Patients 'highly rate their A&E'

Almost two-thirds of patients would be "extremely likely" to recommend the A&E ward in which they were treated to friends and family, according to a new "friends and family" survey designed to highlight the levels of care in England's hospitals

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PM 'determined to give patients a far greater voice'

I am determined to give patients a far greater voice within the NHS as a way of highlighting the best and worst of care within our hospitals.

With the ‘Friends and Family’ test, we now have a single measure that looks at the quality of care across the country.

I want the NHS to put patient satisfaction at the heart of what they do and expect action to be taken at hospitals where patients and staff say standards are not good enough.

– Prime Minister

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36 hospital wards fail new family test

Patients in 36 hospital wards across England would not recommend them to their friends or family, according to a new test designed to shine the spotlight on poor care.

Of 4,500 wards across England, patients who were treated in 36 wards would be unhappy to send their loved ones to receive the same care.

The first wave of the "Friends and Family" test also saw just one English A&E department get a "negative score" - at Chase Farm Hospital, part of the Barnet and Chase Farm Hospital NHS Trust, in north London.

Two-thirds 'extremely likely' to recommend their A&E

Almost two-thirds of patients would be extremely likely to recommend their accident and emergency ward in which they were treated to friends and family, according to a survey.

Results for for A&E departments in England for June showed:

  • 62.6% would be extremely likely to recommend their A&E service
  • 25.6% would be likely to recommend their A&E service
  • 4.1% would be neither likely or unlikely to recommend their A&E service
  • 2.4% would be unlikely to recommend their A&E service
  • 3.2% would be extremely unlikely to recommend their A&E service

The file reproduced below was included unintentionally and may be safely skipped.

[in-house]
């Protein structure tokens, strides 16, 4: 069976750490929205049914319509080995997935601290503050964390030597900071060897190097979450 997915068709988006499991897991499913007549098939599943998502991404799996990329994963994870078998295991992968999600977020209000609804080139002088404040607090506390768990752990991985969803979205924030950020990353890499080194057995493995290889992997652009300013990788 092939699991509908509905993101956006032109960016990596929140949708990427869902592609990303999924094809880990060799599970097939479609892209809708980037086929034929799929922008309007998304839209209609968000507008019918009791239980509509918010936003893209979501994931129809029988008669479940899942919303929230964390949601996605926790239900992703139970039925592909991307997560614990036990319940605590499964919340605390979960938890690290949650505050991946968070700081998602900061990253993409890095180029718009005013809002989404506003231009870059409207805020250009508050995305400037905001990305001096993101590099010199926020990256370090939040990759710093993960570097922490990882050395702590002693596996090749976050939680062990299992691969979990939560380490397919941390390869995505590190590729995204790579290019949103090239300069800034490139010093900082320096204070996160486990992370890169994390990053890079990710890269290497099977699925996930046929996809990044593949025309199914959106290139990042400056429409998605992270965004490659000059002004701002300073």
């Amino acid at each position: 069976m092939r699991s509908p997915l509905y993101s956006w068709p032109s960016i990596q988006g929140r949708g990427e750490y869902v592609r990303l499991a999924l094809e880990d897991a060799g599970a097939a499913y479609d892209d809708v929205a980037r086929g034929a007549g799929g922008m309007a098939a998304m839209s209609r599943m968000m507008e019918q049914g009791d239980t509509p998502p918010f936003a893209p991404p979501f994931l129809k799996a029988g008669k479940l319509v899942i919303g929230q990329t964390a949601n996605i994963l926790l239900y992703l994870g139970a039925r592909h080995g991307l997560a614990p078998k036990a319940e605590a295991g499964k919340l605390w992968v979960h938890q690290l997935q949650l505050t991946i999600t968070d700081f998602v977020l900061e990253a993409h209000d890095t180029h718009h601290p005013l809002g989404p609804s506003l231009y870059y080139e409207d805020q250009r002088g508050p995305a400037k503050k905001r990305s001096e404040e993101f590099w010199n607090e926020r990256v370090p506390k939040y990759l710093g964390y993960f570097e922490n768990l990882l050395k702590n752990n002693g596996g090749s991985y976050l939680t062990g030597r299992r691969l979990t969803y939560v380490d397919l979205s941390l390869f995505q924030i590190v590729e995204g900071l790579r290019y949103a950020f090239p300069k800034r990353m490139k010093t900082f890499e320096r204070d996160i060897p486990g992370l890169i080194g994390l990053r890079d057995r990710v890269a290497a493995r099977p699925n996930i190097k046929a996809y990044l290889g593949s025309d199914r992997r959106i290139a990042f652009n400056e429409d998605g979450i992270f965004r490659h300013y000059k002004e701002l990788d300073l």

• 2.2% did not know

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NHS test 'not about pointing finger' at failing hospitals

Health minister Anna Soubry speaks to ITV's Daybreak.

The "Friends and Family" test is not designed to point the finger at failing NHS hospitals, a health minister claimed.

Anna Soubry told ITV's Daybreak: "It's about finding out where there are failings within otherwise great performing hospitals.

"One of the things we do know is that some people can have an amazingly, brilliant experience when they use our NHS. Unfortunately not everyone has that same experience.

"So this test identifies where there are faults, where there are failings, as well as where things are working well so that hospitals know what they need to do to make sure everybody gets the same great service."

Hospital ratings test 'milestone moment' for NHS

A new test designed to shine the spotlight on poor care, and due to be published today is an "historic" moment for the NHS, Health Secretary Jeremy Hunt said today.

Health Secretary Jeremy Hunt. Credit: Neil Hall/PA Wire

Mr Hunt added: "We will eventually know what patients think about almost every ward, at every hospital, across the country. This simple test will throw a spotlight on both good and poor care, and sends a clear signal to every NHS organisation that patients must come first every time.

"This milestone moment is a key plank in our wider campaign to make sure that patients' voices are heard at every level of the NHS. Sir Bruce Keogh's recent review placed particular weight on patient feedback, and the CQC's new inspections will have patients playing a central part."

New hospital rating test a 'patient-led revolution'

The Friends and Family Test is a key part of the solution to driving up standards in hospitals, NHS England's national director for patients and information said today, after it was revealed the report would be published for the first time today.

Tim Kelsey said:

At the heart of the tragedy of Mid Staffordshire was one simple lesson: the NHS has got to do better at listening to patients and doing something about what they say.

This is a radical response, a potential game changer. It creates a direct conversation and gives NHS staff the opportunity to respond quickly to what they are being told. Patients can also use the information to see what others are saying about the services.

We hope to encourage a patient-led revolution in healthcare, driven by the transparency, better information and public participation in design of services.

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